Organic anion transporting polypeptides (OATPs) are plasma membrane transport proteins that mediate the active cellular influx of a variety of amphipathic compounds. OATP1B1, OATP2B1 and OATP1B3 are expressed in the sinusoidal membrane of hepatocytes and transport a large number of therapeutic drugs, such as statins [1]. The uptake of statins by OATPs not only represents the first step of hepatic drug elimination, but is also a delivery system to the liver as the target organ. Such transport therefore potentially influences the efficacy of the therapy of this drug class, as differences in OATP activity may result in variability of statins plasma levels and consequently variability in drug response.
Atorvastatin is a potent inhibitor of the 3-hydroxy-3-methlyglutaryl-coenzyme A reductase (HMGCR), the rate-limiting enzyme in the cholesterol biosynthesis pathway [2]. It plays an important role in reducing plasma low-density lipoprotein (LDL) cholesterol and in preventing the risk of coronary artery disease (CAD) [3,4]. Hepatic uptake of atorvastatin has been demonstrated to be mediated in an OATP-dependent manner [5].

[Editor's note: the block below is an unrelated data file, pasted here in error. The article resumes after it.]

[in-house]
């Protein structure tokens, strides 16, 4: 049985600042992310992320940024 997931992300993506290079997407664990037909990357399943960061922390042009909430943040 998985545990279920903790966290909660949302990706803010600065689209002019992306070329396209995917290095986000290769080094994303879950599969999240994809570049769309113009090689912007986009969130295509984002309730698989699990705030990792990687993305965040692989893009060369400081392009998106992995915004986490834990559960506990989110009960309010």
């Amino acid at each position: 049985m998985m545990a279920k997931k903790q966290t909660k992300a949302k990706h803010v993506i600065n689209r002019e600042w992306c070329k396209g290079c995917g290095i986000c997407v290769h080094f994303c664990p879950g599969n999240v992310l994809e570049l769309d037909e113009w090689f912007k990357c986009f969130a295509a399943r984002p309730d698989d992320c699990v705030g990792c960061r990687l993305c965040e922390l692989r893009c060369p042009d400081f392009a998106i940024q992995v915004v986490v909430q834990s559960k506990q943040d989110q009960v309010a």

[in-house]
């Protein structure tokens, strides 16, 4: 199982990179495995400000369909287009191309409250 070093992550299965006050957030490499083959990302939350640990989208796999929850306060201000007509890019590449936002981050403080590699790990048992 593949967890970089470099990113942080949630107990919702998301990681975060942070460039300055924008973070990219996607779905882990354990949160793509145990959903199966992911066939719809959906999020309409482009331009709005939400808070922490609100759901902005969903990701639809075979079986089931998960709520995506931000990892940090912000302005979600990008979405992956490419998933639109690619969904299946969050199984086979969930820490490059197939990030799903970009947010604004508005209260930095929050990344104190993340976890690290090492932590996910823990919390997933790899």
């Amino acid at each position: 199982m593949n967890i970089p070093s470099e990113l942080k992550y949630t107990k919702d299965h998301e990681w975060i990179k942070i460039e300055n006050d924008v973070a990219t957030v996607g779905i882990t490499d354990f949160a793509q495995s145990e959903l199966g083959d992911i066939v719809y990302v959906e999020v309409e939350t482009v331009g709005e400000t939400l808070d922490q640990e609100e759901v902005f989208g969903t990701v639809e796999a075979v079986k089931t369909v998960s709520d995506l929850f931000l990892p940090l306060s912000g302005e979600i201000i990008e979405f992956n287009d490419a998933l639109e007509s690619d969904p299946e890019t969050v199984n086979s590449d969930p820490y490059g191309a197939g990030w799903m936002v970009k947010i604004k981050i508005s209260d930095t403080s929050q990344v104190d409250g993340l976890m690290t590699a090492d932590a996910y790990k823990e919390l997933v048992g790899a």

OATP1B1 and 2B1 are codified by solute carrier organic anion transporter family genes, member 1B1 (SLCO1B1) and 2B1 (SLCO2B1), respectively. SLCO1B1 has several common polymorphisms and its relation with statin efficacy remains uncertain. The single nucleotide polymorphism (SNP) SLCO1B1 c.521T>C has been associated with markedly increased plasma concentrations of simvastatin, rosuvastatin, pravastatin, and atorvastatin [612]. These studies have shown that homozygous for c.521C allele presented the highest plasma concentration as compared to TC heterozygote or TT homozygote. The increase in plasma concentration of statins may increase the exposure of the drug and lead to adverse drug reactions. Indeed, SLCO1B1*5 (c.521C) was associated with increased risk of statin-induced myopathy in a genome-wide association study in patients taking simvastatin 80 mg [13]. The SNP c.388A>G (SLCO1B1*1b) has been also associated with higher activity of OATP1B1 resulting in lower oral bioavailability of pravastatin [14].